EnergySec fills the need to share threat and vulnerability information — it’s what our organization was created to do. Because EnergySec was established by professionals who work for asset owners and understand the unique environments in which we work, the trust among the membership is inherent to the organization. Providing the ability for the members to share information in an open, non-threatening way, and without worrying about where else their information might be disclosed, is part of what makes EnergySec successful.
What is the organization doing? How well is it working?
We're sharing information and exchanging ideas, and doing it pretty effectively. We've seen rapid growth in membership over the past several months. When our information sharing portal went live in June, we anticipated it would take about a year to see a doubling of our membership. We exceeded that goal within three months.
The volume and quality of information being shared continues to be high. [Recently], we've seen over three dozen posts on compliance issues, new security vulnerabilities, situational awareness reports, secure code development and auditing techniques, and other items of interest to the membership.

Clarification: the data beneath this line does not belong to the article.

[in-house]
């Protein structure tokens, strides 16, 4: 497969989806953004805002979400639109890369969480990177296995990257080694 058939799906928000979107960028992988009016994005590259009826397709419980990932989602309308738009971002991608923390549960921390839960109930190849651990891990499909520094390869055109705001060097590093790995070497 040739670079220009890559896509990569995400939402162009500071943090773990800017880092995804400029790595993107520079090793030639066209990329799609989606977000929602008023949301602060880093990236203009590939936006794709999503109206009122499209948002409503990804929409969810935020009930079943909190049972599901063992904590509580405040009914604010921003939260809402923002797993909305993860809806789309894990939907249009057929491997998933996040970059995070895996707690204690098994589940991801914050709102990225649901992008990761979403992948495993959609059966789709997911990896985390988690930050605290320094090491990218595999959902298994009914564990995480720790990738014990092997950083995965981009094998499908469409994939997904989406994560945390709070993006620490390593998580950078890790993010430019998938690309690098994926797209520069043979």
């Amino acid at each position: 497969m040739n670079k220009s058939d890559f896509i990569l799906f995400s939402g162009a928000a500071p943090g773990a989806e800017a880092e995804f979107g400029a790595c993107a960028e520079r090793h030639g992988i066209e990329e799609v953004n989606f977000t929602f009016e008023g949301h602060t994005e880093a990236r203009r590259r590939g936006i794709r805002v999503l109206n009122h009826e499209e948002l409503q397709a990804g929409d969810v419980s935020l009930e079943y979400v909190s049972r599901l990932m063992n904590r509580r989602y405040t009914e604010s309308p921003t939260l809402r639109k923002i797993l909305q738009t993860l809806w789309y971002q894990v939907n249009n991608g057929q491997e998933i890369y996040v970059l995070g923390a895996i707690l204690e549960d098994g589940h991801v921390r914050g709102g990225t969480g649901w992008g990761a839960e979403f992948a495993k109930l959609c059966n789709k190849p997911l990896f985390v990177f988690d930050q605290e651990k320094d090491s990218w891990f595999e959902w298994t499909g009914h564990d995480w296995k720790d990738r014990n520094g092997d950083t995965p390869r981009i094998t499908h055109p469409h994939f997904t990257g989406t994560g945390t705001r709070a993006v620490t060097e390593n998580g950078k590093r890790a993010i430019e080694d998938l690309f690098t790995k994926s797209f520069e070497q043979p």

Has it improved security in the industry?
We think it has, primarily by getting folks talking and exchanging ideas. Our annual summit gives members an opportunity to meet face to face with their peers in the utility space, in government, and in the security industry; we're arranging hands-on demonstrations of security products and techniques, and the ideas shared both on the portal and at the summit should give members new insights on how to secure their own environments.
You have said of information sharing, "if we can't make it work in the energy sector, it's not likely to work anywhere else." Are there any lessons here for other sectors of our critical infrastructure?
I think there are a couple of lessons we learned as the organization grew. First is that you can't just start something like this and expect folks to jump on board. The success of our organization is due to the fact that it was a grass-roots effort from the beginning and still is, despite the formalization of some of the processes and structures.